Odds and Ends: AirAsia on A330neo, A380; 777X specificiations; A380 engine PIPs

AirAsia on Airbus: AirAsia Group is one of Airbus’ largest customers, and its CEO Tony Fernandes is increasingly influential in the Asian sector. He’s also into car racing, often betting Virgin Group’s Richard Branson. This short interview details Fernandes’ view on the prospective A330neo–something Fernandes has been pushing for some time–and what he thinks Airbus should do with the A380.

Looking at the 777X: Aviation Week has a detailed look at the Boeing 777X “under the skin.” Fuel burn, engine thrust and general specifications are in the article. Aviation Week also has a series of videos from the Dubai Air Show here. Topics: 777X, Qatar Airways and A380 engines. On the latter, Emirates CEO Tim Clark suggests putting the new GE9X or Rolls-Royce Trent on the A380 to reduce fuel burn by 10%.

2012’s Most Influential Person in Commercial Aviation

In 2011 John Leahy of Airbus was voted the most influential person. Who do you think is the most influential this year? We’ll hide the results until the voting is complete.

A350-800 future: Airbus says it stays firm; here’s what customers tell us

Flight Global has this story in which Airbus says it remains committed to the A350-800, a sub-type that is the smallest of the A350 family and which has been the subject of much speculation that Airbus will choose not to proceed with it.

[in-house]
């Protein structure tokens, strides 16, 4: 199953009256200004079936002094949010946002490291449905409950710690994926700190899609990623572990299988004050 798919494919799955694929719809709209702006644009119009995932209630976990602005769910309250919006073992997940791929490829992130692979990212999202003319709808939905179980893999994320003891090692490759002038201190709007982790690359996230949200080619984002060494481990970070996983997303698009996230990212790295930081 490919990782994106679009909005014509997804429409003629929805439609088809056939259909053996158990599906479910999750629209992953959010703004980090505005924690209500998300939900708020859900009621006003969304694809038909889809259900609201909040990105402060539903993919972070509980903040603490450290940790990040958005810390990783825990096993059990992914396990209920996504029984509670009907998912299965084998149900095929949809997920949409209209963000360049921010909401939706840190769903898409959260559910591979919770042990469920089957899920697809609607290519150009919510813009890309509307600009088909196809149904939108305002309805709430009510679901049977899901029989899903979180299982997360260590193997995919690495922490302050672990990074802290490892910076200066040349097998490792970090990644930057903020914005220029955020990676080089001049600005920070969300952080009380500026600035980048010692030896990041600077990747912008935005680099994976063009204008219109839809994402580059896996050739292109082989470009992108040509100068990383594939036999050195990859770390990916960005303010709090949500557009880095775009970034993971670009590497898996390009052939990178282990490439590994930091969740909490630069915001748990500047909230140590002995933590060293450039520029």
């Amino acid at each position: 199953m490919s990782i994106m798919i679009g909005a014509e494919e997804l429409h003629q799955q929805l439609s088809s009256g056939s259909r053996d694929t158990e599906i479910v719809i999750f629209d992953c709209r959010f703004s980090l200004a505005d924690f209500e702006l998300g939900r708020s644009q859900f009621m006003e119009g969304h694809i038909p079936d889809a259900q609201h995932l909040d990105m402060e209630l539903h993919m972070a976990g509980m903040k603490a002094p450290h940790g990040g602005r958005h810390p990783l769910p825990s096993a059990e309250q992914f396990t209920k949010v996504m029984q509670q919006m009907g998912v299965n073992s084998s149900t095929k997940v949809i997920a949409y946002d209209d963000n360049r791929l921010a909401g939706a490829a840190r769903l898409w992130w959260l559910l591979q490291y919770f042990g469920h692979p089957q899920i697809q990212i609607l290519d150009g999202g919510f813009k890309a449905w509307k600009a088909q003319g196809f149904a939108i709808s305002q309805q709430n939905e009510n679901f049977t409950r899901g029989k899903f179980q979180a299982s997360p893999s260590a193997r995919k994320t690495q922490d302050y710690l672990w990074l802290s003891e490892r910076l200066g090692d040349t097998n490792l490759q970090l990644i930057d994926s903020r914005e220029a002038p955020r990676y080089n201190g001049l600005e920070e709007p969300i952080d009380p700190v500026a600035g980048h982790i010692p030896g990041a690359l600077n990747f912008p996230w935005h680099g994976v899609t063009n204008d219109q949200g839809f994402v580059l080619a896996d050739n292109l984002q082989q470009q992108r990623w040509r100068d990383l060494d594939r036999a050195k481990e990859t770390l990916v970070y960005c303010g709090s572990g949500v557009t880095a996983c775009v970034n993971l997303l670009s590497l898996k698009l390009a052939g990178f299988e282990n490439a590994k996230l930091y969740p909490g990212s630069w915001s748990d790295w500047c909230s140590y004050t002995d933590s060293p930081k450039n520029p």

Airbus hasn’t helped matters because it’s been encouraging customers to switch to the larger A350-900. John Leahy, COO-Customers, some time ago told us the larger -900 is more profitable for Airbus and customers could get deliveries sooner.

But, according to customers we talk to, there are other reasons, too. First, according to one customer, is that Airbus is de-risking the program by getting customers to switch to the -900. The program has been delayed nearly two years and customers expect at least one more delay of three to six months to entry into service. Airbus is concentrating resources on the -900, and by switching customers from the -800, Airbus relieves the pressure on these resources.

This customer, which has switched its orders from the -800 to the -900, believes Airbus will build the -800.

Flight Global has this story which echoes what we’ve been told, citing Akbar Al-Baker of Qatar Airways: he switched from the -800 to the -900 because of the delays. But he now believes Airbus should discontinue offering the -800.

Airbus declined comment on the tie between delays and the switches.

Another customer switched its order did so simply because it likes the operating economics and revenue potential of the larger -900 better than the -800.

A key supplier, however, takes a dimmer view. The person we talked with believes Airbus will let the A350-800 go away, but this is his personal opinion and says that his company hasn’t heard anything to suggest this will be the case.

Eliminating the -800 would leave Airbus without a new technology competitor to the Boeing 787-9. Although some, including Tony Fernandes, CEO of AirAsia, believe Airbus should proceed with an A330neo. Airbus so far dismisses such suggestions and it has not asked engine makers to consider such a possibility. But one airline fleet planner told us that he believes Airbus will one day proceed with the A330neo with an EIS of around 2020. This means Airbus would not have to ask engine makers to explore the possibility until next year or even 2014. So what is true today may or may not be true “tomorrow.”